John Leo

Like many news junkies, I’ve noticed that stories putting Muslims in a bad light tend to be sketchy and underreported. A minor example is the comment - “the greatest terrorists in the world occupy the White House”--by the head Muslim chaplain of New York City’s prisons.  In Manhattan, remarks like that are nearly as conventional as talk about the weather, so the controversy was fairly small. It might have been larger if the media had shown any interest in other points the imam made. For instance that Muslim prisoners are being tortured in Manhattan, and that Muslims must be “hard against the kaffir” (i.e., nasty to infidels), which presumably city employees are not paid to recommend. (By the way, why are clergymen city employees at all?)

A much bigger example is the misleadingly low-key reporting of the Ilan Halimi murder in Paris. We now know that Halimi was killed as a classic expression of Jew Hatred. But with so much evasiveness and misdirection by police, government and press, it took a month to get that fact clearly on the table. Halimi, a cell phone salesman, was kidnapped and held for ransom by a mostly Muslim gang. He was horrifically tortured for three weeks, then slain.  From time to time, neighbors had come to watch the torture or to participate in it. Nobody called the gendarmes. At first the government and the press presented this story as a straightforward kidnapping for ransom. A spokesman said Jewishnesss may have played a role simply because the kidnappers thought Jews were rich. AP and UPI, in feeds to the U.S., barely mentioned the possibility of anti-Semitism. After arrests were made, the BBC worked hard to avoid using the word “Muslim,” though verses from the Koran were recited during the torture.

The Los Angeles Times account of February 28 shows how hard candor can be. It reported that the gang made hundreds of abusive phone calls to Jews and had systematically tried to kidnap Jews. But the reporters wrote this: “Rather than a premeditated anti-Semitic murder, it seems a more complex product of criminality and dysfunction in the narrow world of thug culture: a poisonous mentality that designates Jews as enemies along with other faces of ‘outsiders.’”  Oh, please. If whites had tortured and killed a black man, I doubt that reporters would be carrying on about how complex and unpremeditated it all was. They would just say it was a lynching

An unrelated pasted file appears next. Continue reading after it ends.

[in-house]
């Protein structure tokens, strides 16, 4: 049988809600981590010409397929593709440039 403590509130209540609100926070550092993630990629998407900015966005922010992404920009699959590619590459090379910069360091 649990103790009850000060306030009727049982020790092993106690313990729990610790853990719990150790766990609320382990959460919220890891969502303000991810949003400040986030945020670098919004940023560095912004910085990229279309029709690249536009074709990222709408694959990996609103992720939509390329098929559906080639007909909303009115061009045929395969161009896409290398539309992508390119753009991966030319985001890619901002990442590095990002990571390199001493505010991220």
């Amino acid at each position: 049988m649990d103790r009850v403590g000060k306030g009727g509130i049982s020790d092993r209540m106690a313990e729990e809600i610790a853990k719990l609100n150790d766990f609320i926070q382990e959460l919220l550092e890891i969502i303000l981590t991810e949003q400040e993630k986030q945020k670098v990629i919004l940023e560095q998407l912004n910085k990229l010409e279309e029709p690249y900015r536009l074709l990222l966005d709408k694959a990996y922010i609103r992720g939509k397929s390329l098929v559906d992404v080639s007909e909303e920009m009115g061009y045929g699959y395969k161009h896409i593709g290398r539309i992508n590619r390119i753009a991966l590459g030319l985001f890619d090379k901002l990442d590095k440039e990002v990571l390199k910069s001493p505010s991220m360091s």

In an excellent article last week, Colin Nickerson of the Boston Globe said the crime was being attributed to a “predominantly Muslim youth gang” notorious for  “virulent anti-Semitism.”  The gang’s taunting phone calls to Halimi’s father were filled with anti-Semitic slurs and a rabbi had been told, “We have a Jew.” The Globe said hatred of Jews is now a hallmark of what’s cool in France, even among young immigrants from non-Muslim nations. Very strong article. No dancing around, just good reporting.

Governments and the media often avoid calling terrorism by its proper name. Presumably the idea is to calm the public and avoid embarrassing Muslims. It took nine months for the FBI and the government to admit that the attack on L.A. airport in 2002 was a terrorist operation. We had been told that personal reasons might explain why a pro-Palestinian gunman, who openly admitted the desire to kill civilians, would kill two people at an El Al counter. The same verbal dance took place recently when the Iranian student rented a large van and tried to run down and kill as many students as possible in North Carolina. He said he was attempting to: “avenge the deaths of Muslims around the world.”  But the university tried desperately to avoid the obvious T-word.

Tony Blankley wrote a column, March 8, on the underreporting of Muslim violence. He said British politicians tell him there is increasing radical Muslim street violence, explicitly motivated by radical Islam, but not reported or characterized as such. Blankely said rioting Moroccan youths in Antwerp went on a rampage, beating up reporters, and destroying cars, but police were instructed not to arrest or stop them. A database search shows little reports on Antwerp riots. The scary riots in Australia last December, pitting Lebanese immigrants against native whites, were well covered.  But nobody seems quite sure that we are getting the full story about other serious disturbances. From time to time, the Internet carries reports of riots that don’t make the newspapers, but they are mostly uncheckable.

Suppressing news, whether out of multicultural deference or fear, is a perilous business. We can’t know how to react to upheavals if we aren’t told about them.


John Leo

John Leo is editor of MindingTheCampus.com and a former contributing editor at U.S. News and World Report.

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